Intel has unveiled plans for a second new “megafab,” a chipmaking site in Magdeburg, Germany, that’s the centerpiece of an expected $88 billion in investments across several European countries.
“The world has an insatiable demand for semiconductors,” Intel Chief Executive Pat Gelsinger said in a video announcing the investments. “Today, 80% of chipmaking takes place in Asia, but the company’s spending in the US and Europe will mean a “more balanced and resilient” supply chain that isn’t so dependent on Asia.”
Intel will start the company with $19 billion. The construction will start in 2023 and the manufacturing will begin in 2027.
The company will spend $13 billion to expand its existing fab in Leixlip, Ireland, doubling its size so the company can build chips on its new Intel 4 manufacturing process. Plateau de Saclay, France, will house a 1,000-employee research center. Intel also will expand its research site in Gdansk, Poland, and add a new supercomputing research facility in Barcelona, Spain.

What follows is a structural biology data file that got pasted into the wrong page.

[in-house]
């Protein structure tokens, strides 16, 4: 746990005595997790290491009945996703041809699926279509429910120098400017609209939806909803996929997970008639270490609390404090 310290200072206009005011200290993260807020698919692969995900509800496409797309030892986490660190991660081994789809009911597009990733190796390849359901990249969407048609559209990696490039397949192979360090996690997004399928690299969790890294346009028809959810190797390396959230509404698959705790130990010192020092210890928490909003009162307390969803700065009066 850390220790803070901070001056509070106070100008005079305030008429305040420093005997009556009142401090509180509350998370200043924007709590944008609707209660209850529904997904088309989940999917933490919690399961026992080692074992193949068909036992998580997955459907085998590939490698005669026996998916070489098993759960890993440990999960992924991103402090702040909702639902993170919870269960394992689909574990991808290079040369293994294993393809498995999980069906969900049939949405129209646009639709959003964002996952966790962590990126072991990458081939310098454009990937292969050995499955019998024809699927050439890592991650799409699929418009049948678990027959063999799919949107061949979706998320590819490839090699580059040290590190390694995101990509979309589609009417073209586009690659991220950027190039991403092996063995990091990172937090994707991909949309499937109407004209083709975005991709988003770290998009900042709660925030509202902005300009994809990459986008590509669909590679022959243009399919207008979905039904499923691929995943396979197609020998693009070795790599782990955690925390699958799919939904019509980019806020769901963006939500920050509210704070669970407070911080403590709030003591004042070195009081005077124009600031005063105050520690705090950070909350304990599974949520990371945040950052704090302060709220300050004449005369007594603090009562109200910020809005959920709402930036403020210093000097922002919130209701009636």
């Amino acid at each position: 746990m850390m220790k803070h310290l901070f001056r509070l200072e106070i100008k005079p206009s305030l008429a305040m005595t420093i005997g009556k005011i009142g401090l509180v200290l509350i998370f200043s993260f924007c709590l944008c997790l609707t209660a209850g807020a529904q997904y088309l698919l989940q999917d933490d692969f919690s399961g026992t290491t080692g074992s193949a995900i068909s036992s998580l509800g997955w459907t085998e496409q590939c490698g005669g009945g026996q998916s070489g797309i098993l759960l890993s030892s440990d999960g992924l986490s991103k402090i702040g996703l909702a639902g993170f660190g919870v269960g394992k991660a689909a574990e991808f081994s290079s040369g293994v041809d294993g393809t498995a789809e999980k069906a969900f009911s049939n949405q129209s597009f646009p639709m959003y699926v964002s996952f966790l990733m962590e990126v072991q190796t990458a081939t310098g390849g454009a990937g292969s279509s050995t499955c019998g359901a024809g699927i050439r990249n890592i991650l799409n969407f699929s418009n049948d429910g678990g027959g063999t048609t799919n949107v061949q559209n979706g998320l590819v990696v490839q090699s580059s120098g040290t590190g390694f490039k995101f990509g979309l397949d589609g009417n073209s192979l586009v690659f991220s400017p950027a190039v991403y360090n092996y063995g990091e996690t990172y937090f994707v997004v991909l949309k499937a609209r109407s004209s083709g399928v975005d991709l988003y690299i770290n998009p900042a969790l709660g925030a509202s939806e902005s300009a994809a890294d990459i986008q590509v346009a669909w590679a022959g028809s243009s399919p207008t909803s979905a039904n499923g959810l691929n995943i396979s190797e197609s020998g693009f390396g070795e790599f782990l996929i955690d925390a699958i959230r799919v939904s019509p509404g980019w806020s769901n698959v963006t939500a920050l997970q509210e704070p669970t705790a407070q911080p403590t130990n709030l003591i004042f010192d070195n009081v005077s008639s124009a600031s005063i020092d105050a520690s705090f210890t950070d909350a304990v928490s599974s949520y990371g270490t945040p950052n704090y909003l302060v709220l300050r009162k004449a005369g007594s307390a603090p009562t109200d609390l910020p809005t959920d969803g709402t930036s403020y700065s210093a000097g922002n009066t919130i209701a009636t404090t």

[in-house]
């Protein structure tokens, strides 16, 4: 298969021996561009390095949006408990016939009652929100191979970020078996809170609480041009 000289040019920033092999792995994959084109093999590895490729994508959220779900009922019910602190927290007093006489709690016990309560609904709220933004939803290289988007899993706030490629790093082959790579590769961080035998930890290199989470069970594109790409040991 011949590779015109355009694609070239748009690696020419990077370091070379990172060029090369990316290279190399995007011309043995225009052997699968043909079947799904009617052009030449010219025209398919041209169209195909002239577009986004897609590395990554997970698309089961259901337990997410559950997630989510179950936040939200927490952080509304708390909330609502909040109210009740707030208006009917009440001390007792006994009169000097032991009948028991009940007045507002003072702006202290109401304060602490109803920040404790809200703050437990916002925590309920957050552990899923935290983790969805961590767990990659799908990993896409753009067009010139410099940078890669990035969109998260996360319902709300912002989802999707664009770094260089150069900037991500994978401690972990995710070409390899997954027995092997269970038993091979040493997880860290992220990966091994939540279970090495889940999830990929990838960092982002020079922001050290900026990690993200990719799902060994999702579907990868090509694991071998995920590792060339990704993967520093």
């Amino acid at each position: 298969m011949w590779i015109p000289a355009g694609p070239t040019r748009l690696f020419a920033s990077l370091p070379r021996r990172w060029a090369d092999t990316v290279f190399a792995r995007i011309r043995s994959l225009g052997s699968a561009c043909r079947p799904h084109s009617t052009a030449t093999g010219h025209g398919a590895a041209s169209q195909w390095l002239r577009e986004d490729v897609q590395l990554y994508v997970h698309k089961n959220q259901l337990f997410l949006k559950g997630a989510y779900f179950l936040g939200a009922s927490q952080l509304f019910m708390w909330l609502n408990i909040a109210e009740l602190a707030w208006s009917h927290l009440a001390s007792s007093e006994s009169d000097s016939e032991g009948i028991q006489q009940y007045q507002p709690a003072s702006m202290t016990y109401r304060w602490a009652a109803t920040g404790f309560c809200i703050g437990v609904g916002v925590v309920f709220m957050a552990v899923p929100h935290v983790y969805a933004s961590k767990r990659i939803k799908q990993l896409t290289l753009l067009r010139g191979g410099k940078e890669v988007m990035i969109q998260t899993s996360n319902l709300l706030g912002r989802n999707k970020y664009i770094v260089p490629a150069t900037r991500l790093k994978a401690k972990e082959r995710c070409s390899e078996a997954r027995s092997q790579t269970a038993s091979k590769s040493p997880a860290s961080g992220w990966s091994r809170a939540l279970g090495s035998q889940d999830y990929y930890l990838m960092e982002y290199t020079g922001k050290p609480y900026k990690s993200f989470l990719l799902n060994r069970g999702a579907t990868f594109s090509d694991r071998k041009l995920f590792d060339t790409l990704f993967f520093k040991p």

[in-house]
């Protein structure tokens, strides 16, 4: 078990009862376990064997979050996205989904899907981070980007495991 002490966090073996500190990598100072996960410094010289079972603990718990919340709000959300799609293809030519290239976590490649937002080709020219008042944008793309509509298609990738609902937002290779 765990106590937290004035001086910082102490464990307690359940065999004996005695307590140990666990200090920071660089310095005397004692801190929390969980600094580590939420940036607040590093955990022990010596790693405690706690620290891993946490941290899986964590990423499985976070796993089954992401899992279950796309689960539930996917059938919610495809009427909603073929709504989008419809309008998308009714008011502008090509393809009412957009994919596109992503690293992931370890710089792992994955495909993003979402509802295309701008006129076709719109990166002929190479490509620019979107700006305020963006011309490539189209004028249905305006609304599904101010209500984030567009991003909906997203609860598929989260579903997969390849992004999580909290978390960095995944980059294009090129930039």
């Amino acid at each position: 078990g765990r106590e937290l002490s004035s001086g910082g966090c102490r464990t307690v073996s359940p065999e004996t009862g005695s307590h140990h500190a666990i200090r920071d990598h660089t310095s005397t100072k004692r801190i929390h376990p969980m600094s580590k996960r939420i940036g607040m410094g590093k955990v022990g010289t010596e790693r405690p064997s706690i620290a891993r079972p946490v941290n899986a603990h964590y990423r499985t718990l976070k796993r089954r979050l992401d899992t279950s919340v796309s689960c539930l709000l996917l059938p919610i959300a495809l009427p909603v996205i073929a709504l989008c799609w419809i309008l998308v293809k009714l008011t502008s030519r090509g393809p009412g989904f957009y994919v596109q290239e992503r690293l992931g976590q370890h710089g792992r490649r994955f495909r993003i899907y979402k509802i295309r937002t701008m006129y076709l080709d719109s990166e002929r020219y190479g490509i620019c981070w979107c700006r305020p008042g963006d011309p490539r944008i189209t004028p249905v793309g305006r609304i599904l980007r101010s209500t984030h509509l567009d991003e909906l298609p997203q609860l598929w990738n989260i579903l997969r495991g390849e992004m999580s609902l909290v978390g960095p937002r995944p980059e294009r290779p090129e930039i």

“Our goal is to have 20% of the world’s microchip production in Europe by 2030. That’s twice as much as today in a market that’s set to double in the next decade,” European Commission President Ursula von der Leyen said on the video.
The project will hire 7,000 people during construction and create 3,000 jobs once in operation.
For Intel to stay relevant in the semiconductor manufacturing industry, it needs to build as many chips as possible to pay off enormous capital investments.
The global chip shortage will play in favor of Intel. Also, the new political will to subsidize the US and European chip manufacturing, spurred by worry that Western economies and militaries will rely on Taiwanese and Korean manufacturing.
That legislation hasn’t passed, but if it does, it could knock about $3 billion off the price tag of each $10 billion fab and thereby speed up Intel’s capacity expansion.